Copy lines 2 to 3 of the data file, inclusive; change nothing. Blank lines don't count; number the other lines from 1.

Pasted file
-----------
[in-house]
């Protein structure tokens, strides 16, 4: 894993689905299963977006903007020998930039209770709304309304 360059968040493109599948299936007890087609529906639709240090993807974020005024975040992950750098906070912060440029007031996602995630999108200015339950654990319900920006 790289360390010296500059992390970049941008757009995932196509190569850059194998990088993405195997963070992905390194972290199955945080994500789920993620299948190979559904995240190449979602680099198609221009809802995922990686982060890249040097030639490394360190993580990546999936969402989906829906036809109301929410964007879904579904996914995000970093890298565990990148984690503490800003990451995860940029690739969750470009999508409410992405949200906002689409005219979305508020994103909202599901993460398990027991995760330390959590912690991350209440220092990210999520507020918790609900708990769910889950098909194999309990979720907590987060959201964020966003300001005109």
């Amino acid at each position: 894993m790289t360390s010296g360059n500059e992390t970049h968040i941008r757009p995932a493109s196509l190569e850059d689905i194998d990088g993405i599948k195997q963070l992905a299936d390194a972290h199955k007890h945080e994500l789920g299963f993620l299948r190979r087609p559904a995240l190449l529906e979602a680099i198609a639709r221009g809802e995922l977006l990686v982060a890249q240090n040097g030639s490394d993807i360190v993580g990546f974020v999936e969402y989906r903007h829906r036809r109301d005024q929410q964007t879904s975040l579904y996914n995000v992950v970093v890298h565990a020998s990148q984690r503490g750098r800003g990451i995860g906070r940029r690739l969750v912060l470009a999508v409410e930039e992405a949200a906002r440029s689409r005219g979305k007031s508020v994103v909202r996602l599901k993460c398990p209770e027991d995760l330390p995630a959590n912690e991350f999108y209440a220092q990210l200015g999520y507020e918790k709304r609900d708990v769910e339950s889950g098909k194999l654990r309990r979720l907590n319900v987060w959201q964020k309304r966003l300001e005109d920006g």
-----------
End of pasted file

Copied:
């Protein structure tokens, strides 16, 4: 894993689905299963977006903007020998930039209770709304309304 360059968040493109599948299936007890087609529906639709240090993807974020005024975040992950750098906070912060440029007031996602995630999108200015339950654990319900920006 790289360390010296500059992390970049941008757009995932196509190569850059194998990088993405195997963070992905390194972290199955945080994500789920993620299948190979559904995240190449979602680099198609221009809802995922990686982060890249040097030639490394360190993580990546999936969402989906829906036809109301929410964007879904579904996914995000970093890298565990990148984690503490800003990451995860940029690739969750470009999508409410992405949200906002689409005219979305508020994103909202599901993460398990027991995760330390959590912690991350209440220092990210999520507020918790609900708990769910889950098909194999309990979720907590987060959201964020966003300001005109």
């Amino acid at each position: 894993m790289t360390s010296g360059n500059e992390t970049h968040i941008r757009p995932a493109s196509l190569e850059d689905i194998d990088g993405i599948k195997q963070l992905a299936d390194a972290h199955k007890h945080e994500l789920g299963f993620l299948r190979r087609p559904a995240l190449l529906e979602a680099i198609a639709r221009g809802e995922l977006l990686v982060a890249q240090n040097g030639s490394d993807i360190v993580g990546f974020v999936e969402y989906r903007h829906r036809r109301d005024q929410q964007t879904s975040l579904y996914n995000v992950v970093v890298h565990a020998s990148q984690r503490g750098r800003g990451i995860g906070r940029r690739l969750v912060l470009a999508v409410e930039e992405a949200a906002r440029s689409r005219g979305k007031s508020v994103v909202r996602l599901k993460c398990p209770e027991d995760l330390p995630a959590n912690e991350f999108y209440a220092q990210l200015g999520y507020e918790k709304r609900d708990v769910e339950s889950g098909k194999l654990r309990r979720l907590n319900v987060w959201q964020k309304r966003l300001e005109d920006g």